What really happened to the Edmund Fitzgerald?

Published: December 2, 2020

restored and colourized photo of the Edmund Fitzgerald shhip Photo by Greenmars/ Wikimedia Commons

“We are holding our own.”

Unfortunately, the final words transmitted from the Edmund Fitzgerald during the early evening of November 10, 1975 inaccurately assessed how the freighter was managing a terrifying storm. Within five minutes, the ship disappeared from radar, beginning its descent to the floor of Lake Superior. It wasn’t until the following May that its remains were found, by which point the mystique surrounding its demise was already growing.

The sinking of the Edmund Fitzgerald has many factors that make it linger in the public consciousness while other nearby shipwrecks faded into history. Lake Superior is the largest, coldest, and most remote of the Great Lakes, and fierce November storms have created anxiety for generations of sailors. There’s the ship itself which, for over a decade, was the largest freighter to regularly run across the Great Lakes, making it a favourite of ship watchers. There’s the mystery of what exactly caused it to sink, inspiring many armchair detectives. And there’s the Gordon Lightfoot song, which put a human face on a tragedy that took the lives of all 29 men aboard.

The ship’s final run left Superior, Wisconsin on November 9, 1975 with a load of 26,000 tons of iron ore pellets bound for Zug Island in southwest Detroit. The Arthur M. Anderson was a few miles behind, and they kept radio contact until the end. Despite choosing a route along the north end of the lake to avoid the storm, the ships ran into four-metre-high waves and low visibility from high winds, snow, and spray.

What happened around 7:15 p.m. on November 10 is still debated. The official United States Coast Guard report blamed faulty hatch covers for massive flooding in the cargo hold. Other theories include a sudden hatch failure, damage when the ship ran across a shoal, too much cargo, existing structural problems, and waves pushing the ship under. The ship broke in half by the time it reached the bottom of the lake. Elements of the ship have been retrieved for public display, such as the 200-pound bell that you can see at the Great Lakes Shipwreck Museum in Sault Ste. Marie, Michigan.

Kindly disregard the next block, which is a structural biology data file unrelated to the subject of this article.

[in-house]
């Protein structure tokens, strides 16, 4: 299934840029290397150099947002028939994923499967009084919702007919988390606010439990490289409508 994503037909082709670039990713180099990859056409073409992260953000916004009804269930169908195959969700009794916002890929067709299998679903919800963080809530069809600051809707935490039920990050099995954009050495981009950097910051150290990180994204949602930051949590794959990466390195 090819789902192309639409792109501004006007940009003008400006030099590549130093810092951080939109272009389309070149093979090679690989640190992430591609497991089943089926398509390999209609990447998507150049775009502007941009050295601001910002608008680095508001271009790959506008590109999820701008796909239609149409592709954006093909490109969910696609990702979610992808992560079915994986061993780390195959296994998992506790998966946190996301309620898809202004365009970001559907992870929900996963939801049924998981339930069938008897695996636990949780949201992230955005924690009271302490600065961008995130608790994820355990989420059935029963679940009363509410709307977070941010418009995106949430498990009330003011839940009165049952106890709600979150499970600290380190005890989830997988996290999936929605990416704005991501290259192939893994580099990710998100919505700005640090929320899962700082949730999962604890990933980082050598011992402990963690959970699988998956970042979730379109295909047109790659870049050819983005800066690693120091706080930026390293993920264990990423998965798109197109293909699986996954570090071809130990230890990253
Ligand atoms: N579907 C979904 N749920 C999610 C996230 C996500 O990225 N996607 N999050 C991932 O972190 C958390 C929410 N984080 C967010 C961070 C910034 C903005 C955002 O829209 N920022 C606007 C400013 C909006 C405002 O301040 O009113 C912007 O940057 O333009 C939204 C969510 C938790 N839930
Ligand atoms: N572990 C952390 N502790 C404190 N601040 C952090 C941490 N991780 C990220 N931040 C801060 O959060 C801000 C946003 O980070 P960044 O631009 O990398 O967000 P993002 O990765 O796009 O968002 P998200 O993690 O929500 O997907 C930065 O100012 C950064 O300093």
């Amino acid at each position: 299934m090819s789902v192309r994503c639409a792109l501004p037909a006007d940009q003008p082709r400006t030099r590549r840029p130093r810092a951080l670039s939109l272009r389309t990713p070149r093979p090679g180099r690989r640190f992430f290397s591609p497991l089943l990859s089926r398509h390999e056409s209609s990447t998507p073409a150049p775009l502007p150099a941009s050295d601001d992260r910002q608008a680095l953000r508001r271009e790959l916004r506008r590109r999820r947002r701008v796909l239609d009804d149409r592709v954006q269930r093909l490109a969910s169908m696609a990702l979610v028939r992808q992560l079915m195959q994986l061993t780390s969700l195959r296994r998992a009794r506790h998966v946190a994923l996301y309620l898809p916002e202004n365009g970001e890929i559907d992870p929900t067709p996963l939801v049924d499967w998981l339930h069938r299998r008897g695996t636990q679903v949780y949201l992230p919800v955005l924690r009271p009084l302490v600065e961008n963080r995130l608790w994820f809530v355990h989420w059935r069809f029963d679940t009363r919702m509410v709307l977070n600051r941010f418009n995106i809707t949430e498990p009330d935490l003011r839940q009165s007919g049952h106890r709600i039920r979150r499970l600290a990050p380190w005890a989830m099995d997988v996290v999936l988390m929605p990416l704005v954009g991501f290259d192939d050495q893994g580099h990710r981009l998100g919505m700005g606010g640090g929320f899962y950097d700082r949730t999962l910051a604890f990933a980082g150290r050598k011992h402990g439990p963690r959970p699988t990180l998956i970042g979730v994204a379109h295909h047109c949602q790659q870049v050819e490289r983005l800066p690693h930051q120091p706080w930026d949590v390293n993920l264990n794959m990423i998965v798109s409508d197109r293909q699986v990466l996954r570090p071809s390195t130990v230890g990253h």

black and white photo of the Edmund Fitzgerald ship
Photo by the U.S. Army Corps of Engineers

The incident left an impression on Gordon Lightfoot, who had long been fascinated by the legends and mysteries of shipwrecks. Hearing about the wreck on television, he first wrote the melody for his song, which was inspired by sea shanties. He wrote the lyrics after reading Newsweek’s coverage, especially their opening line: “According to the legend of the Chippewa tribe, the lake they once called Gitche Gumee ‘never gives up her dead.’” Released during the summer of 1976, “The Wreck of the Edmund Fitzgerald” exemplified Lightfoot’s storytelling ability, captivating listeners and gaining plenty of radio play across North America, which was unusual for a six-minute single. Over the years, numerous relatives of the victims have expressed their appreciation to Lightfoot for the song.

cove of the wreck of the edmund fitzgerald single by gordon lightfoot
Reprise Records, 1976

Annual memorial services continue to be held at the Mariners’ Church in Detroit. Reflecting on why the story continues to have an impact on those living around the Great Lakes, church rector Rev. Jeffrey M. Hubbard told the Detroit Free Press that “hearing the story of the brave men who lost their lives resonates with people.”

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